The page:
★from page 69 of 'New Every Morning'
* for Farmers and Shipping
Frederic Lamond (pianoforte)
Sonata in A flat, Op. 26 (Beethoven) — Andante con variazioni ; 2 Scherzo ; 3 Marcia funebre ; 4 Allegro. Concert Study (Liszt)
at the Organ of the Classic Cinema,
Music by the Bach Family
Johann Christoph Friedrich
by Hans Bund and his Orchestra
Fritz Angermann (baritone)
Werner Hanck (violin) from Berlin
with his clarinet and saxophone
James Moody at the piano and
Leader, Philip Whiteway
Conductor, Walton O'Donnell
Dorothy Rodgers (contralto)
by The Kamaran Trio:
Marjorie Hayward (violin)
Antonia Butler (violoncello)
Kathleen Markwell (pianoforte)
from St. Paul's Cathedral
Order of Service
Lesson, Isaiah viii, 1-18 Magnificat (Wood in G) Lesson, Luke xix, 29-44
Nunc Dimittis (Wood in G)
Anthem, Rejoice in the Lord
Rejoice in the Lord, 0 ye righteous, for it becometh well the just to be thankful. Praise the Lord with harp, sing praise unto him upon the lute and instrument of ten strings. Sing to the Lord a new song. Sing praises lustily unto him with agoodcourage.
(words, Psalm xxxiii, vv. 1-3)
Hymn, Fight the good fight (A. and M. 540)
(The choir will consist of men's voices only)
Gramophone records of stage successes past and present
including Weather Forecast
Howard Marshall entertains sporting personalities at 11, Trevor Square,
A recital by Francis Russell (tenor) Francis Russell has probably had as much microphone experience as any singer broadcasting, having broadcast first in 1922 from Savoy Hill. Russell's mother was Welsh, and he spent his early life in South Wales, starting work in a coal-mine at the age of twelve and remaining there for ten years. While singing at a village concert he was heard by Lewys James, a well-known Welsh baritone, who gave him a three-year contract with the Royal Carl Rosa Opera Company. He spent two years with the Company and afterwards understudied Courtice Pounds in the original production of Lilac Time in 1923. Later he studied in Italy, and in 1925 sang in his first International Season at Covent Garden, a performance that he repeated every year until 1932.
Parry Jones had contracted to sing in the first performance of Hindemith's Mathis the Painter at Queen's Hall in March this year. He fell ill, however, and at a moment's notice Francis Russell took his part. He had seen the work only about two days before it was performed.
played by Alvin Saxon and his Band
Talks on People and the Land that
Industry has invaded
' youngest child of England's enterprise '
Major J. Fairfax-Blakeborough ,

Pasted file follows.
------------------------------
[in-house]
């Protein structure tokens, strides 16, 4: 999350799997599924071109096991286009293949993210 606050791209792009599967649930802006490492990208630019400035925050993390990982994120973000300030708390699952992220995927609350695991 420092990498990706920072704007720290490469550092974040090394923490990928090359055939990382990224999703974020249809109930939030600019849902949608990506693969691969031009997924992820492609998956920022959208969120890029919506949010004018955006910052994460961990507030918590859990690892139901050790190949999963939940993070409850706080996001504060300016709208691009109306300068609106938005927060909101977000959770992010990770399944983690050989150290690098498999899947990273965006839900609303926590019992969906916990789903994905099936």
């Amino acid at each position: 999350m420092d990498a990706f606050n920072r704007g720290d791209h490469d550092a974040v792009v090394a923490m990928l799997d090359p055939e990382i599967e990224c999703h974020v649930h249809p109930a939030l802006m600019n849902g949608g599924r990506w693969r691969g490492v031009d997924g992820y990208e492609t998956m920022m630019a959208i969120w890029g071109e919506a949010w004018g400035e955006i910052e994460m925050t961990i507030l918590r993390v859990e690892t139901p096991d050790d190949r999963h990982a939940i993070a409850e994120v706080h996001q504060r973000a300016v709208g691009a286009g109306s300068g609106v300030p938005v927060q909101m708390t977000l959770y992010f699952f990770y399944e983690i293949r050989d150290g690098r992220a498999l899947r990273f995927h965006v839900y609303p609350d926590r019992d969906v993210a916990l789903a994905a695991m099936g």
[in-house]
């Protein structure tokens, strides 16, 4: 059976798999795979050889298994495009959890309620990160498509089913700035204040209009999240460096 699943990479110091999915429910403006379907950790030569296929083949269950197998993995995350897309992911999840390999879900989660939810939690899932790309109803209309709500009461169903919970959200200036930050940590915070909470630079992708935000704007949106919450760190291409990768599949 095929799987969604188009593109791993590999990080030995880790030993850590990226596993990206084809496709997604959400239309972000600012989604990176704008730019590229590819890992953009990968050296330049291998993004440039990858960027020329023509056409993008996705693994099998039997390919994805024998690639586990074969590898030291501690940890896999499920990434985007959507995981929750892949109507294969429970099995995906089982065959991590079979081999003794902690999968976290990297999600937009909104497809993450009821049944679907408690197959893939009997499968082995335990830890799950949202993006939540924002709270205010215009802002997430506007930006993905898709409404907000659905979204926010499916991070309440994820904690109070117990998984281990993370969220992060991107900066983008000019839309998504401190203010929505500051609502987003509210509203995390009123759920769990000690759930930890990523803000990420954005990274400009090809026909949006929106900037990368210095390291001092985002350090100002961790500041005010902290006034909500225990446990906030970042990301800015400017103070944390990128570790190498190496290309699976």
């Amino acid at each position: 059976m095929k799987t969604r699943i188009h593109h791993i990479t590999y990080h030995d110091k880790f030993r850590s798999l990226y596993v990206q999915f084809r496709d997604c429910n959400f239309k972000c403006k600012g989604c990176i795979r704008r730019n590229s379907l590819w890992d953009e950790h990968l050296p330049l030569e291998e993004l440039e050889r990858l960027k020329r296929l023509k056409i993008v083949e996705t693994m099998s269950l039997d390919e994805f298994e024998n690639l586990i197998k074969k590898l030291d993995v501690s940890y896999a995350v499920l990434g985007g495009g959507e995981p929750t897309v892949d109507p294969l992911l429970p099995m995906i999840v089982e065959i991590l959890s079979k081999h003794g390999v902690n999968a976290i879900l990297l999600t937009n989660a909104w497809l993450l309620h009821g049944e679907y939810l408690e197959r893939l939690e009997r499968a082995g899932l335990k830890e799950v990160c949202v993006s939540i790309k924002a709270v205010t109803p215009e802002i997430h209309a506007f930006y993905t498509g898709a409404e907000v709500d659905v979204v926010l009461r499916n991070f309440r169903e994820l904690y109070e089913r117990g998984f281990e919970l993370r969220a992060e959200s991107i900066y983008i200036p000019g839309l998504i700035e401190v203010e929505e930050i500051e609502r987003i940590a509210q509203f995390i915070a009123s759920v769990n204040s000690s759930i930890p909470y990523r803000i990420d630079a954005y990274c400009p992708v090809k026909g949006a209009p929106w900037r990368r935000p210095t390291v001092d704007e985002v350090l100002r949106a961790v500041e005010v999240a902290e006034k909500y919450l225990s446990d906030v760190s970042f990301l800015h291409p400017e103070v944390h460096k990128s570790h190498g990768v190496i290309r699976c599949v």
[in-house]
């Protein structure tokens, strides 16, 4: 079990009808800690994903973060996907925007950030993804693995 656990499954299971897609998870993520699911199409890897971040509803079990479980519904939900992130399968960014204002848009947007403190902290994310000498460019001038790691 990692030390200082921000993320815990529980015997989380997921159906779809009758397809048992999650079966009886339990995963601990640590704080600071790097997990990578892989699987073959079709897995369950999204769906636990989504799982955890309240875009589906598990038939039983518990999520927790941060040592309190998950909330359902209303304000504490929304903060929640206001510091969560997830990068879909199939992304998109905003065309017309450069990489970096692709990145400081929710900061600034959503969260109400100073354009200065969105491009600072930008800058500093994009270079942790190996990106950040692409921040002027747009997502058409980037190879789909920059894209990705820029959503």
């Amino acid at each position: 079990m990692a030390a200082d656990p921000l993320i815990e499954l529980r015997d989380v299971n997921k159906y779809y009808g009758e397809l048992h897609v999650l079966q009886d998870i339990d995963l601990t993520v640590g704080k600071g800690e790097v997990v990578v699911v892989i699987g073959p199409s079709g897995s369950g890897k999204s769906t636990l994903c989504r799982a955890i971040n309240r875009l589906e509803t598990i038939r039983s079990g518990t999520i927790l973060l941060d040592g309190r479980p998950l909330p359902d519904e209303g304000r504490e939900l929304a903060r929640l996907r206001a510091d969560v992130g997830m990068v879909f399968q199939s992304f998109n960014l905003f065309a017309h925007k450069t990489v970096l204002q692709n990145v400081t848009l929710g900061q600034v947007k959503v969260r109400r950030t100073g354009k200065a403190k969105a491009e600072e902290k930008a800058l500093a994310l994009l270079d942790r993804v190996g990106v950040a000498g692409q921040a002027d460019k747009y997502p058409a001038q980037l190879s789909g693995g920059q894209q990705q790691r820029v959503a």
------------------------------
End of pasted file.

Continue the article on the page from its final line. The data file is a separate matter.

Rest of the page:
This is the first of a series of five talks in which countrymen from various parts of England will describe how in one way and another their immediate vicinities have undergone a startling, and often puzzling, change. There have been War Office requisitions, movements from the depressed areas, localisation of industry, and agricultural depression.
What effect have these changes had on the private life of the countryman who for years has lived as his fathers did before him ? Rural settlement on the one hand has been answered by the migration of young country people to the towns on the other, and altogether the countryman is inclined to find himself in many cases neither one thing nor the other.
with Miff Ferrie and his Jakdauz
Dudley Beavan at the organ
and introducing one of the 'new voices' that made good in 'Band Waggon'
Compere, Jacques Brown
Phil Cardew and The Band
Miff Ferrie and his
Twirtle-Marshmallow. On July 24, 1939, at the Parish Church of St. George and All Dragons, Hogsnorton, by the Lord Bishop of the Diocese, the Rt. Rev. Dr. Rumpus; assisted by the Dean of Duckling-bury, the Very Rev. I. Dolittle ; the Archdeacon of Whipsnade, the Ven. Cain Raspberry ; the Vicar of Hogsnorton, Canon Fodder; and the domestic chaplain, the Rev. T. Cake, Aubrey Watteau Elijah, only son of the late Twisby Twirtle, Esq., J.P., D.L., of the Manor House, Great Twirtle, and of Mme. Katerfelto of Ye Goode Pulle Uppe, Beacons Bottom, Bucks, to the Honble. Veronica Japonica Harmonica (Tootles), eldest daughter of Lord and Lady Marshmallow of Hogsnorton Towers.
Every sort of paper please copy!
Last week's glaringly grand climax to the season's Society sensation will be daringly described by the fourth of the bride's fifteen fiancés-
Mr. Gillie Potter
including Weather Forecast and Forecast for Shipping
Leader, Paul Beard
Conducted by Sir Henry J. Wood
Stephen Wearing (pianoforte)
Dorothy Howell studied composition at the Royal Academy of Music where she was a pupil of Sir John McEwen. She became known to the musical public at the age of twenty-one, when her first orchestral work, 'Lamia', created an unusual sensation at a Promenade Concert. It is based on Keats's poem of the same name.
The subject of Cesar Franck's symphonic poem 'Les Djinns' is a poem by Victor Hugo. The Djinns were malevolent spirits in the Arab mythology, and in his music, Franck sets before us some of the terror which they inspired. The listener is to imagine the approach of dragons and all manner of monsters, fleeing before the north wind; we hear their awful cries and shrieks as they come nearer and pass by. Rachmaninoff's Symphony No. 3 in A minor was first performed at a Royal Philharmonic Society concert under Sir Thomas Beecham in November 1937. It is constructed on strictly classical lines and the music is thoroughly characteristic of the composer's style, both thematically and harmonically.
with Jean Firth and Chris Morgan
Pro Arte Quartet and Hobday
: Quintet in D, No. 4 (K.593) (Mozart) — 1 Adagio — Allegro. 2 Adagio. 3 Minuetto: Allegretto. 4 Finale: Allegro